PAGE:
5. There is a very large distance between the particles of a gas compared to the size of the particles such that the size of the particle can be considered negligible.
In the view at this level, it is useful to look at atoms as if they were close to the hard little balls that Dalton considered.
Changes of state
All of these may be explained by an appreciation of the energy overcoming the forces holding the particles together or becoming insufficient to keep them apart.
melting: solid to liquid phase change
boiling: liquid to gas phase change
evaporation: liquid to gas phase change below the boiling point
solidification: liquid to solid phase change
condensation: gas to liquid phase change
5.1.3 The Maxwell Boltzmann curve
Describe the Maxwell- Boltzmann energy distribution curve.
This describes the distribution of energies of particles in a body of liquid or gas. It also applies to solids although since there is no translation or rotation of the particles we are restricted to vibrational energy only.
Maxwell and Boltzmann explained that in every substance the majority of particles have a mean energy but there are always some particles with high and some with low energies. The total energy of the particles is given by the area under the curve.
5.1.4 : Draw and explain qualitatively the Maxwell- Boltzmann energy distribution curve for different temperatures.
Higher temperature - flatter and broader curve as the spread of energies is
greater. The mean energy moves further to the right (higher energy)
Lower temperature curve - bigger hump and not so broad mean energy moves more to the left (lower energy)
For a full explanation of Maxwell Boltzmann click here.
5.1.5 The gas laws:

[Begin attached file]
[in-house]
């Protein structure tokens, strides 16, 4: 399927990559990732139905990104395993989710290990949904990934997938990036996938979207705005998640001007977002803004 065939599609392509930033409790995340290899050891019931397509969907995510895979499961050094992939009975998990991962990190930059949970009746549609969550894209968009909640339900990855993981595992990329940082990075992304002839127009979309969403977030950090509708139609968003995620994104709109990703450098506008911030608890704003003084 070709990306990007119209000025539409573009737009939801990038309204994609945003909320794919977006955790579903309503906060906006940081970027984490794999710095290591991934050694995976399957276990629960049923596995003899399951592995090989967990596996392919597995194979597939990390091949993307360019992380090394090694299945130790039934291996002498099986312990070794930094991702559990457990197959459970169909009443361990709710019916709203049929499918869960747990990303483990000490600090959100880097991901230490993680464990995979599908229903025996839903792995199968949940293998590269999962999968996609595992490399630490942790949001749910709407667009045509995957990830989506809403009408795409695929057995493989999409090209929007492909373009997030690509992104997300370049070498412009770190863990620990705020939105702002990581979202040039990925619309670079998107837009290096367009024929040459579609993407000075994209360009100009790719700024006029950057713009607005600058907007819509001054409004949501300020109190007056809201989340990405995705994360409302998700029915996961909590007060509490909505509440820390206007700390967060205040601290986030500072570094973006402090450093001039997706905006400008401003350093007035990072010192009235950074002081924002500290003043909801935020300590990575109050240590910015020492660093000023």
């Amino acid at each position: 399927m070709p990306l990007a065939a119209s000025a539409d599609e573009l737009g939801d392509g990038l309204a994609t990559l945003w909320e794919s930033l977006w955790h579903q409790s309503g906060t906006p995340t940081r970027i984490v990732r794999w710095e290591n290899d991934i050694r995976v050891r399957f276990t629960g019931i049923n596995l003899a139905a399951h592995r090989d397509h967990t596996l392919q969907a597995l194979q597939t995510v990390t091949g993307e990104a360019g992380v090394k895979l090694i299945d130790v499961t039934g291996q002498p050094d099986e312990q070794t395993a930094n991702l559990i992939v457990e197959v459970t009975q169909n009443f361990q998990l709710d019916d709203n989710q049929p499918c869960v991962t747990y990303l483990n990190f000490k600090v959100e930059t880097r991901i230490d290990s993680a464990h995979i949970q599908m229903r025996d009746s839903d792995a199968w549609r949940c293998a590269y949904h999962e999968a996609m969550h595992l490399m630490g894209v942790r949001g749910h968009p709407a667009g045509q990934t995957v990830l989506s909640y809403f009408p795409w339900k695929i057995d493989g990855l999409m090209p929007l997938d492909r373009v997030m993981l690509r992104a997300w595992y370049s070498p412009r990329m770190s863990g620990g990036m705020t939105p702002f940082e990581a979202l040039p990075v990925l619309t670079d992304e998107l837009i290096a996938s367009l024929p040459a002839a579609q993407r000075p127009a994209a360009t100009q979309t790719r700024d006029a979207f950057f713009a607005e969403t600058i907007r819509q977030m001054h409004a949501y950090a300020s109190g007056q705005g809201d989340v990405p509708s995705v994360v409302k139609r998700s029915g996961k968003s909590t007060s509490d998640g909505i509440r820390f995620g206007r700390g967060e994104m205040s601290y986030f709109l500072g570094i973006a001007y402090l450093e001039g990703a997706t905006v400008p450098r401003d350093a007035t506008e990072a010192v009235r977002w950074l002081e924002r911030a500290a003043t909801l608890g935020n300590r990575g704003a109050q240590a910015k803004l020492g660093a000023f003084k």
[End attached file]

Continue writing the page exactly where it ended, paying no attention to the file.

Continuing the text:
Describe qualitatively the effects of temperature,
pressure and volume changes on a fixed mass of an ideal gas.
State the ideal gas equation PV = nRT
Robert Boyle first identified the dependency of volume on pressure, finding that an increase in pressure caused a corresponding decrease in volume. PV is constant.
Charles investigated the effect of temperature on volume and found a reciprocal relationship between volume and temperature. In other words volume is directly proportional to temperature.
From these two relationships and other experimentation the Ideal Gas Equation was formulated.
The ideal gas equation: PV = nRT
|P = pressure (units may be Nm-2, Pa, kPa, atmospheres, mmHg)|
|V = volume in cm3|
|n = number of atoms in mol|
|R = the universal gas constant - usually in SI units 8,314|
|T = temperature in K|
Gases consequently expand when heated at constant pressure, cool when expanded at constant pressure etc.
5.1.7: Apply the ideal gas equation in calculations. Use the relationship between P, V, n and T for gases. Students should be familiar with P1V1/T1 = P2V2/T2 and be able to calculate molar volumes
The above equation can be rearranged as P1V1=P2V2 (temperature constant) or V1/T1=V2/T2 (pressure constant) to calculate volumes, pressures, temperatures etc. under changing conditions.
Equal volumes of gas contain equal numbers of particles (at 273K, 1 atm one mole of gas occupies 22.4 dm3)
Dalton's law of partial pressures
The partial pressure of a gas is the pressure the gas would exert if the gas were alone in its container.
Example: If there are Gases A, B and C having a moles, b moles and c moles respectively in a 1dm3 container then the partial pressure of a = (a)/(a+b+c) x total pressure.
|Pp =||(number of moles of the gas)||x total pressure|
|(total number of moles)|
|particular properties||bulk properties|
|solids||Particles vibrate about fixed positions||very close together||fixed||fixed|
|liquids||Translation, rotation and vibration: Translation not so important as particles are very close together||very close together||not fixed||fixed|
|gases||Translation, rotation and vibration: Particles fly about very rapidly and collide many times each second.||very far apart in molecular terms||not fixed||not fixed|